Aug 22, 2017
Japan For Free - The great Fukagawa Summer Festival
Every 3 years the Fukagawa Summer Festival takes place directly in my neighborhood. It belongs to one of the three great Shinto festivals in Tokyo. The other two are the Kanda and Sanno Festival. The festival took place for the first time in 1642 around the Tomioka Hachiman Shrine. The festival is held every year, but there is only every 3 years the big variation over 5 days.
The festival takes place every year in the middle of August around the Obon period, which is very convenient, as many Japanese at this time have days off. I had time off too, that's why I used the chance to visit the festival every day.
Of course you ask yourself, "Why every day?" Quite simply there is every day a different program and if you live only 5 minutes away from the venue, why not use that chance.
The weather on these days was very bad and it rained often. However, whenever we wanted to go to the festival, it stopped raining! On Friday we went to the great taiko event at the shrine. The program featured 10 taiko groups that had been drumming for 5 hours. I really love taiko, so it was perfect for me. Around the station of Monzen Nakacho and the shrine Tomioka Hachimangu small food stalls or small booths were everywhere.
On Saturday, there were some traditional Japanese performances like noh-theatre, shamisen and koto performances. Also the children are pulling mikoshi (small shrine, a god is living inside) through the streets. It was so sweet to see when 15 small children carried a mini mikoshi through the area, which could easily be carried by an adult alone. The main event was on Sunday. For that, the large main road Eitai was blocked and you could walk on the big street.
Already at 7:30 on Sunday morning loud cannon shots sounded from outside. Whoever had not been up until then was awake after that noise. The cannon shots symbolized the beginning of the great mikoshi parade, which crossed through our city district as well as to Odaiba and Nihonbashi.
The big finale always takes place directly in front of my house, which is great, as I can watch the whole bustle relaxed from the balcony without standing between all the visitors.
However we wanted to get a little bit closer so we went down to the street and waited for the parade. We were in the front row when the big mikoshi were sprayed with water. It was unbelievable how many people joined the parade. One group was very huge, destined to the 100 people who had run and jumped wildly in front of us. It was like a fire wall that came to us. It was incredibly hot because of all the people who have carried the shrine.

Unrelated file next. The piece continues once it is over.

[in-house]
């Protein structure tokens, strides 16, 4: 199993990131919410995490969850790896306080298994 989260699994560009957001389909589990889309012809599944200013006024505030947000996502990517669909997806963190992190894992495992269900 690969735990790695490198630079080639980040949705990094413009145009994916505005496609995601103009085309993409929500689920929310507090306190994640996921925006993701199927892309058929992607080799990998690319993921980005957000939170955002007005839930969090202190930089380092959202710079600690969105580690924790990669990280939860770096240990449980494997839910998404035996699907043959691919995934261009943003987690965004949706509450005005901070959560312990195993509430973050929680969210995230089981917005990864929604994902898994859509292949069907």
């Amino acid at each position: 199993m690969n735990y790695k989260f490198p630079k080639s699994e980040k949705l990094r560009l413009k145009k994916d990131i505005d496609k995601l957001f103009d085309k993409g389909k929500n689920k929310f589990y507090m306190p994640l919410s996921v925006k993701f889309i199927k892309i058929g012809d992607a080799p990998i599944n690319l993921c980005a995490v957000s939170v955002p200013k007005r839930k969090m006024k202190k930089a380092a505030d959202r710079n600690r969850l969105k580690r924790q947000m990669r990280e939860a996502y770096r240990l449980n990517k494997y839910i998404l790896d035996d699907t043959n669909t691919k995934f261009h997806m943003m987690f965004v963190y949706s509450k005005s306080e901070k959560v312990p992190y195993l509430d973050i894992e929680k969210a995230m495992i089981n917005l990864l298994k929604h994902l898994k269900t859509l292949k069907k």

You can really feel the energy that is running through this event. Every team that carries a shrine is so enthusiastic that it is really great.
As Saturday and Sunday, of course, the most visitors, it was very crowded everywhere. On Friday as well as Monday (Tuesday is mostly for the locals) it is less crowded and you can enjoy it more to walk around.
On Monday we went back to the shrine to see a noh theatre performance. Unfortunately, it was very difficult to understand even if you could understand Japanese . It was a little bit boring, too, because nothing happened really.
However, I wanted to see the traditional dance "odori" which was afterwards. Several groups from all over Japan have performed a traditional dance wearing yukata. I loved to see many different kind of yukata.
Of course, there was also some craftsmanship to see. A few ladies exhibited their ikebana artworks:
On Tuesday, the last day of the festival, there was a full program again, which was shown mainly inside of the big shrine, because of the heavy rain.
We were interested in the final performance, which was an Indonesian music and dance group. Unfortunately, it was very difficult to see something. The performance was inside the shrine and seats were limited, so most of the people tried to catch a glimpse from outside.
I´m a german girl living in the center of Tokyo. I love traveling (especially hiking), taking photos and handcraft.